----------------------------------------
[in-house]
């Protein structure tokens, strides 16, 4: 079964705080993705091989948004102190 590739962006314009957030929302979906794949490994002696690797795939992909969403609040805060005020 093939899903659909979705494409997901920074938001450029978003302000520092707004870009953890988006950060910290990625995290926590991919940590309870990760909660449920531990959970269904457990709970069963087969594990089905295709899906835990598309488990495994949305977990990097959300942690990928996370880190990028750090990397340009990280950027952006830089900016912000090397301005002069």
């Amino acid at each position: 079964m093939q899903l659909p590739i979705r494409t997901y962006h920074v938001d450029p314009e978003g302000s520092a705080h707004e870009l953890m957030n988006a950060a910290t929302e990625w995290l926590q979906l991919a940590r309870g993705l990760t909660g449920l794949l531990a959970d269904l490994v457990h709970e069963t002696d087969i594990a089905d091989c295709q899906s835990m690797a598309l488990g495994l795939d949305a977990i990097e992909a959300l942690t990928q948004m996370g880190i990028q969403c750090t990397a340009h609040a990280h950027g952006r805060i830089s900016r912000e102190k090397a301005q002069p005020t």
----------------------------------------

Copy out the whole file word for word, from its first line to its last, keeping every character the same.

[in-house]
């Protein structure tokens, strides 16, 4: 079964705080993705091989948004102190 590739962006314009957030929302979906794949490994002696690797795939992909969403609040805060005020 093939899903659909979705494409997901920074938001450029978003302000520092707004870009953890988006950060910290990625995290926590991919940590309870990760909660449920531990959970269904457990709970069963087969594990089905295709899906835990598309488990495994949305977990990097959300942690990928996370880190990028750090990397340009990280950027952006830089900016912000090397301005002069």
């Amino acid at each position: 079964m093939q899903l659909p590739i979705r494409t997901y962006h920074v938001d450029p314009e978003g302000s520092a705080h707004e870009l953890m957030n988006a950060a910290t929302e990625w995290l926590q979906l991919a940590r309870g993705l990760t909660g449920l794949l531990a959970d269904l490994v457990h709970e069963t002696d087969i594990a089905d091989c295709q899906s835990m690797a598309l488990g495994l795939d949305a977990i990097e992909a959300l942690t990928q948004m996370g880190i990028q969403c750090t990397a340009h609040a990280h950027g952006r805060i830089s900016r912000e102190k090397a301005q002069p005020t």